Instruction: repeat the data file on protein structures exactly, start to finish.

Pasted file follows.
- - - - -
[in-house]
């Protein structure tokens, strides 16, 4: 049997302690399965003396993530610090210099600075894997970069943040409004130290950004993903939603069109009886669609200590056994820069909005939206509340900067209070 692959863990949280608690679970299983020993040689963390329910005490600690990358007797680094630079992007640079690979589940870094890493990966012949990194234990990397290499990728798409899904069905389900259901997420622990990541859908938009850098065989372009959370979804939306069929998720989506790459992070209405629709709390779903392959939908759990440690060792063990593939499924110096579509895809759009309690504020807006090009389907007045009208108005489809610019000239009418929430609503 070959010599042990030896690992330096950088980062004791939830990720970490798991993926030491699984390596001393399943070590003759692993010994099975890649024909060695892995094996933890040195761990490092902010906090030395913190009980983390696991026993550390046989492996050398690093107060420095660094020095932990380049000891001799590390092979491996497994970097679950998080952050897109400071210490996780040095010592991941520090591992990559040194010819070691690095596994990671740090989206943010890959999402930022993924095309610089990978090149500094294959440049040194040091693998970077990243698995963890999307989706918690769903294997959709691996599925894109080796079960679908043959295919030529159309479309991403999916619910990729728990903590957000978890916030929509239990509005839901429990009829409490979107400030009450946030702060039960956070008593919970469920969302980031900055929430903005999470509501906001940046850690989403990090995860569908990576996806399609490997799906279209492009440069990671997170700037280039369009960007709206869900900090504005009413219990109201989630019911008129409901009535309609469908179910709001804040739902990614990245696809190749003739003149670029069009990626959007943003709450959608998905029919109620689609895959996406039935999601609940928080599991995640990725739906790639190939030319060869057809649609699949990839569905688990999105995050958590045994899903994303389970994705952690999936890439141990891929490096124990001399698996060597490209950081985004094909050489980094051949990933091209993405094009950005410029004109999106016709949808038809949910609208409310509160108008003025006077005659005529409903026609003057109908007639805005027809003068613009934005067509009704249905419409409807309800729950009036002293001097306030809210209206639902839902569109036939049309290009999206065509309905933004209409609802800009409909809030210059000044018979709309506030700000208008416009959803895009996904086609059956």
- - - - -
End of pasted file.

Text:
[in-house]
């Protein structure tokens, strides 16, 4: 049997302690399965003396993530610090210099600075894997970069943040409004130290950004993903939603069109009886669609200590056994820069909005939206509340900067209070 692959863990949280608690679970299983020993040689963390329910005490600690990358007797680094630079992007640079690979589940870094890493990966012949990194234990990397290499990728798409899904069905389900259901997420622990990541859908938009850098065989372009959370979804939306069929998720989506790459992070209405629709709390779903392959939908759990440690060792063990593939499924110096579509895809759009309690504020807006090009389907007045009208108005489809610019000239009418929430609503 070959010599042990030896690992330096950088980062004791939830990720970490798991993926030491699984390596001393399943070590003759692993010994099975890649024909060695892995094996933890040195761990490092902010906090030395913190009980983390696991026993550390046989492996050398690093107060420095660094020095932990380049000891001799590390092979491996497994970097679950998080952050897109400071210490996780040095010592991941520090591992990559040194010819070691690095596994990671740090989206943010890959999402930022993924095309610089990978090149500094294959440049040194040091693998970077990243698995963890999307989706918690769903294997959709691996599925894109080796079960679908043959295919030529159309479309991403999916619910990729728990903590957000978890916030929509239990509005839901429990009829409490979107400030009450946030702060039960956070008593919970469920969302980031900055929430903005999470509501906001940046850690989403990090995860569908990576996806399609490997799906279209492009440069990671997170700037280039369009960007709206869900900090504005009413219990109201989630019911008129409901009535309609469908179910709001804040739902990614990245696809190749003739003149670029069009990626959007943003709450959608998905029919109620689609895959996406039935999601609940928080599991995640990725739906790639190939030319060869057809649609699949990839569905688990999105995050958590045994899903994303389970994705952690999936890439141990891929490096124990001399698996060597490209950081985004094909050489980094051949990933091209993405094009950005410029004109999106016709949808038809949910609208409310509160108008003025006077005659005529409903026609003057109908007639805005027809003068613009934005067509009704249905419409409807309800729950009036002293001097306030809210209206639902839902569109036939049309290009999206065509309905933004209409609802800009409909809030210059000044018979709309506030700000208008416009959803895009996904086609059956």